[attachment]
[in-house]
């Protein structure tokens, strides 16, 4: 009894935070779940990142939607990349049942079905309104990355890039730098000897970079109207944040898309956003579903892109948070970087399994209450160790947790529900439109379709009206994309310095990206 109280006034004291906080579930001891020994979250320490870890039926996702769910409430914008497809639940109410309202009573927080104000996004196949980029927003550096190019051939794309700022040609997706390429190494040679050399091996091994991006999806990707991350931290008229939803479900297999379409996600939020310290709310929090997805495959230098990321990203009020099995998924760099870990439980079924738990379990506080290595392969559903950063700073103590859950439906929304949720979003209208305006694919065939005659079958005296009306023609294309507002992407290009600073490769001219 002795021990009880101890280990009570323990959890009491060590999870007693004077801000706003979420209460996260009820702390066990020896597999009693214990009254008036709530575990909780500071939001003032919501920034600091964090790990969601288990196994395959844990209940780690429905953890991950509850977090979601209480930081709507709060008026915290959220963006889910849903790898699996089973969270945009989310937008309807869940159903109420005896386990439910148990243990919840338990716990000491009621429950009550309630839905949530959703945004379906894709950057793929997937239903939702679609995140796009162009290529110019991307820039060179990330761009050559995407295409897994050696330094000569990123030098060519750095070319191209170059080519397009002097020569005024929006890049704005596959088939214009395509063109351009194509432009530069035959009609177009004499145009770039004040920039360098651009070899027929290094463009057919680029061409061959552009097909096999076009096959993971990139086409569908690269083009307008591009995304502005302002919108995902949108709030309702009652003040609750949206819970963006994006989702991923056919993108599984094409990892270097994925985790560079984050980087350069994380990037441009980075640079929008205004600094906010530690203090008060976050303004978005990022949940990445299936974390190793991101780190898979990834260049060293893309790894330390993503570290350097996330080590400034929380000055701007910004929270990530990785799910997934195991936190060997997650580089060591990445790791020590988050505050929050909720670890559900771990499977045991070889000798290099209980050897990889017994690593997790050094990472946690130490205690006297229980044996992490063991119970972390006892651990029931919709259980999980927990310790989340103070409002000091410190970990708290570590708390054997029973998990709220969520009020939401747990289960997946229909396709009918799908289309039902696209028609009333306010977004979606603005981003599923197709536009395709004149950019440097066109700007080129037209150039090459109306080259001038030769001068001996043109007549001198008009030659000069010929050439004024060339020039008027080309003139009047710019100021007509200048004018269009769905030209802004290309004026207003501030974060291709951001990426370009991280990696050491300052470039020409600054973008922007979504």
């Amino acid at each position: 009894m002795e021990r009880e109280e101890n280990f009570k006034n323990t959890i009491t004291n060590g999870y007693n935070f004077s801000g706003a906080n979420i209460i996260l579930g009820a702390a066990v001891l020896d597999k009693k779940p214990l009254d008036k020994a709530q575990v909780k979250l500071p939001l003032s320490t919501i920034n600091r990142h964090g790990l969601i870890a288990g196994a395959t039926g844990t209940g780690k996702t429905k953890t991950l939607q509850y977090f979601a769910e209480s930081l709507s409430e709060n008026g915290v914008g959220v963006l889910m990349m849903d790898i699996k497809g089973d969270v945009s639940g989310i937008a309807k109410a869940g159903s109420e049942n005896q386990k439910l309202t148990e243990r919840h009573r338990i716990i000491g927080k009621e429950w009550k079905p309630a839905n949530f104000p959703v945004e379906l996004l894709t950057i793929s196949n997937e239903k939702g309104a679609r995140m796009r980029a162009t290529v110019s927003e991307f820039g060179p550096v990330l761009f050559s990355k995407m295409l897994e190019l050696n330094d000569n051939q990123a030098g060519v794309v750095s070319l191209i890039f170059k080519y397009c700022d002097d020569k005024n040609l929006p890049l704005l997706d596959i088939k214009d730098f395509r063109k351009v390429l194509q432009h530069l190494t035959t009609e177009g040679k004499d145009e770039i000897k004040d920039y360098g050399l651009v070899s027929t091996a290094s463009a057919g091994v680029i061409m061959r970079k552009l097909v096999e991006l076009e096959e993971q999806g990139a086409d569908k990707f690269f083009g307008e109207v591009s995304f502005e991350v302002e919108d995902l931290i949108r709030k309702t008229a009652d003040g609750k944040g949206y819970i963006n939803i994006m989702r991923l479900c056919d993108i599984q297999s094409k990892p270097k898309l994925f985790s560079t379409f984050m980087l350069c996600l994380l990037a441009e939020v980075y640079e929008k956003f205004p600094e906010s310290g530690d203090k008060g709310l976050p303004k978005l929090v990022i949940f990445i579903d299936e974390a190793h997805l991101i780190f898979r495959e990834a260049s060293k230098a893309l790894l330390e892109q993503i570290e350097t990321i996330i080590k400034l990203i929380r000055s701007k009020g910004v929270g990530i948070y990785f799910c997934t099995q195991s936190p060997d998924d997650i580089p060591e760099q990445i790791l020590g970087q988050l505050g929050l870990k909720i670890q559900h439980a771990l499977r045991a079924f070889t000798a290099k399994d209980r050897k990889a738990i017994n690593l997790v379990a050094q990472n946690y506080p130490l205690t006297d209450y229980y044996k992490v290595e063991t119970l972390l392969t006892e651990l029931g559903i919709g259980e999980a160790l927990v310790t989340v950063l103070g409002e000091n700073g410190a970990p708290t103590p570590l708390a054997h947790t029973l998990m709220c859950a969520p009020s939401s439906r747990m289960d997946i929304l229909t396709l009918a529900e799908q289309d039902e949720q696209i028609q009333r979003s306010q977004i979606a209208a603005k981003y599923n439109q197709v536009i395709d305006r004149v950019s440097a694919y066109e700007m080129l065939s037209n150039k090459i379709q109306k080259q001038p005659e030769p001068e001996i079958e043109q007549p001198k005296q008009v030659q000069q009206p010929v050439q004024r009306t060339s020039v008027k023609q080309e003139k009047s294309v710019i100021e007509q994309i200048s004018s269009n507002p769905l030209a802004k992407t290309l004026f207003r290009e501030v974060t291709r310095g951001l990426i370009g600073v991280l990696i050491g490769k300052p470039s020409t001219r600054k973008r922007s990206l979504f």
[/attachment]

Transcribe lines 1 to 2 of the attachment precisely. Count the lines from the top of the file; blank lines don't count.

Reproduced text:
[in-house]
């Protein structure tokens, strides 16, 4: 009894935070779940990142939607990349049942079905309104990355890039730098000897970079109207944040898309956003579903892109948070970087399994209450160790947790529900439109379709009206994309310095990206 109280006034004291906080579930001891020994979250320490870890039926996702769910409430914008497809639940109410309202009573927080104000996004196949980029927003550096190019051939794309700022040609997706390429190494040679050399091996091994991006999806990707991350931290008229939803479900297999379409996600939020310290709310929090997805495959230098990321990203009020099995998924760099870990439980079924738990379990506080290595392969559903950063700073103590859950439906929304949720979003209208305006694919065939005659079958005296009306023609294309507002992407290009600073490769001219 002795021990009880101890280990009570323990959890009491060590999870007693004077801000706003979420209460996260009820702390066990020896597999009693214990009254008036709530575990909780500071939001003032919501920034600091964090790990969601288990196994395959844990209940780690429905953890991950509850977090979601209480930081709507709060008026915290959220963006889910849903790898699996089973969270945009989310937008309807869940159903109420005896386990439910148990243990919840338990716990000491009621429950009550309630839905949530959703945004379906894709950057793929997937239903939702679609995140796009162009290529110019991307820039060179990330761009050559995407295409897994050696330094000569990123030098060519750095070319191209170059080519397009002097020569005024929006890049704005596959088939214009395509063109351009194509432009530069035959009609177009004499145009770039004040920039360098651009070899027929290094463009057919680029061409061959552009097909096999076009096959993971990139086409569908690269083009307008591009995304502005302002919108995902949108709030309702009652003040609750949206819970963006994006989702991923056919993108599984094409990892270097994925985790560079984050980087350069994380990037441009980075640079929008205004600094906010530690203090008060976050303004978005990022949940990445299936974390190793991101780190898979990834260049060293893309790894330390993503570290350097996330080590400034929380000055701007910004929270990530990785799910997934195991936190060997997650580089060591990445790791020590988050505050929050909720670890559900771990499977045991070889000798290099209980050897990889017994690593997790050094990472946690130490205690006297229980044996992490063991119970972390006892651990029931919709259980999980927990310790989340103070409002000091410190970990708290570590708390054997029973998990709220969520009020939401747990289960997946229909396709009918799908289309039902696209028609009333306010977004979606603005981003599923197709536009395709004149950019440097066109700007080129037209150039090459109306080259001038030769001068001996043109007549001198008009030659000069010929050439004024060339020039008027080309003139009047710019100021007509200048004018269009769905030209802004290309004026207003501030974060291709951001990426370009991280990696050491300052470039020409600054973008922007979504």